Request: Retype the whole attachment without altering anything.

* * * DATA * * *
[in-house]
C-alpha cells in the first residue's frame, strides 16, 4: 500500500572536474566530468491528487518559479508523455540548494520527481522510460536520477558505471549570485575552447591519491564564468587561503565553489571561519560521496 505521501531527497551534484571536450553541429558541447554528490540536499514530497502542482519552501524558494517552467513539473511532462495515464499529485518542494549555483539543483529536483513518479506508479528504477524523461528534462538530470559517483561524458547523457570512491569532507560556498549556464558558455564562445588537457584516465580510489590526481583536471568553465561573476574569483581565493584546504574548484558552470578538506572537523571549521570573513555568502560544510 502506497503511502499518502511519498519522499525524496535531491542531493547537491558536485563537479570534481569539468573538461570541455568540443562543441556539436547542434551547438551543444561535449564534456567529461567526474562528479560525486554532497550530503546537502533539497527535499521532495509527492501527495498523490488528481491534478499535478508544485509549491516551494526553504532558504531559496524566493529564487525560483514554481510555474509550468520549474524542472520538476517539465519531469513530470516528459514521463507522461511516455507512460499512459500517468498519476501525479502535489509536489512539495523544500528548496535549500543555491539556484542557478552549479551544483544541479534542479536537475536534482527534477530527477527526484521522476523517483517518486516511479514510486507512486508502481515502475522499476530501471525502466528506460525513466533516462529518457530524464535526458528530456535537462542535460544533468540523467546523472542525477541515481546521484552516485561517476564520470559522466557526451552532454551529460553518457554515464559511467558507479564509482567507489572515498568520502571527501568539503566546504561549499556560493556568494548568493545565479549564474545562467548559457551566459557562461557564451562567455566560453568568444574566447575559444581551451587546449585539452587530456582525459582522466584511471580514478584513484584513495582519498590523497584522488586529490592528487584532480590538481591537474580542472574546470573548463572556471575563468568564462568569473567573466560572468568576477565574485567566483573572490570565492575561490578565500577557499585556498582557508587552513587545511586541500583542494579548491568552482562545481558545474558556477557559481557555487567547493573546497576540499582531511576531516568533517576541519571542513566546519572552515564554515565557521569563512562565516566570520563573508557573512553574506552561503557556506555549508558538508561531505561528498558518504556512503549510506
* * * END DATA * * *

[in-house]
C-alpha cells in the first residue's frame, strides 16, 4: 500500500572536474566530468491528487518559479508523455540548494520527481522510460536520477558505471549570485575552447591519491564564468587561503565553489571561519560521496 505521501531527497551534484571536450553541429558541447554528490540536499514530497502542482519552501524558494517552467513539473511532462495515464499529485518542494549555483539543483529536483513518479506508479528504477524523461528534462538530470559517483561524458547523457570512491569532507560556498549556464558558455564562445588537457584516465580510489590526481583536471568553465561573476574569483581565493584546504574548484558552470578538506572537523571549521570573513555568502560544510 502506497503511502499518502511519498519522499525524496535531491542531493547537491558536485563537479570534481569539468573538461570541455568540443562543441556539436547542434551547438551543444561535449564534456567529461567526474562528479560525486554532497550530503546537502533539497527535499521532495509527492501527495498523490488528481491534478499535478508544485509549491516551494526553504532558504531559496524566493529564487525560483514554481510555474509550468520549474524542472520538476517539465519531469513530470516528459514521463507522461511516455507512460499512459500517468498519476501525479502535489509536489512539495523544500528548496535549500543555491539556484542557478552549479551544483544541479534542479536537475536534482527534477530527477527526484521522476523517483517518486516511479514510486507512486508502481515502475522499476530501471525502466528506460525513466533516462529518457530524464535526458528530456535537462542535460544533468540523467546523472542525477541515481546521484552516485561517476564520470559522466557526451552532454551529460553518457554515464559511467558507479564509482567507489572515498568520502571527501568539503566546504561549499556560493556568494548568493545565479549564474545562467548559457551566459557562461557564451562567455566560453568568444574566447575559444581551451587546449585539452587530456582525459582522466584511471580514478584513484584513495582519498590523497584522488586529490592528487584532480590538481591537474580542472574546470573548463572556471575563468568564462568569473567573466560572468568576477565574485567566483573572490570565492575561490578565500577557499585556498582557508587552513587545511586541500583542494579548491568552482562545481558545474558556477557559481557555487567547493573546497576540499582531511576531516568533517576541519571542513566546519572552515564554515565557521569563512562565516566570520563573508557573512553574506552561503557556506555549508558538508561531505561528498558518504556512503549510506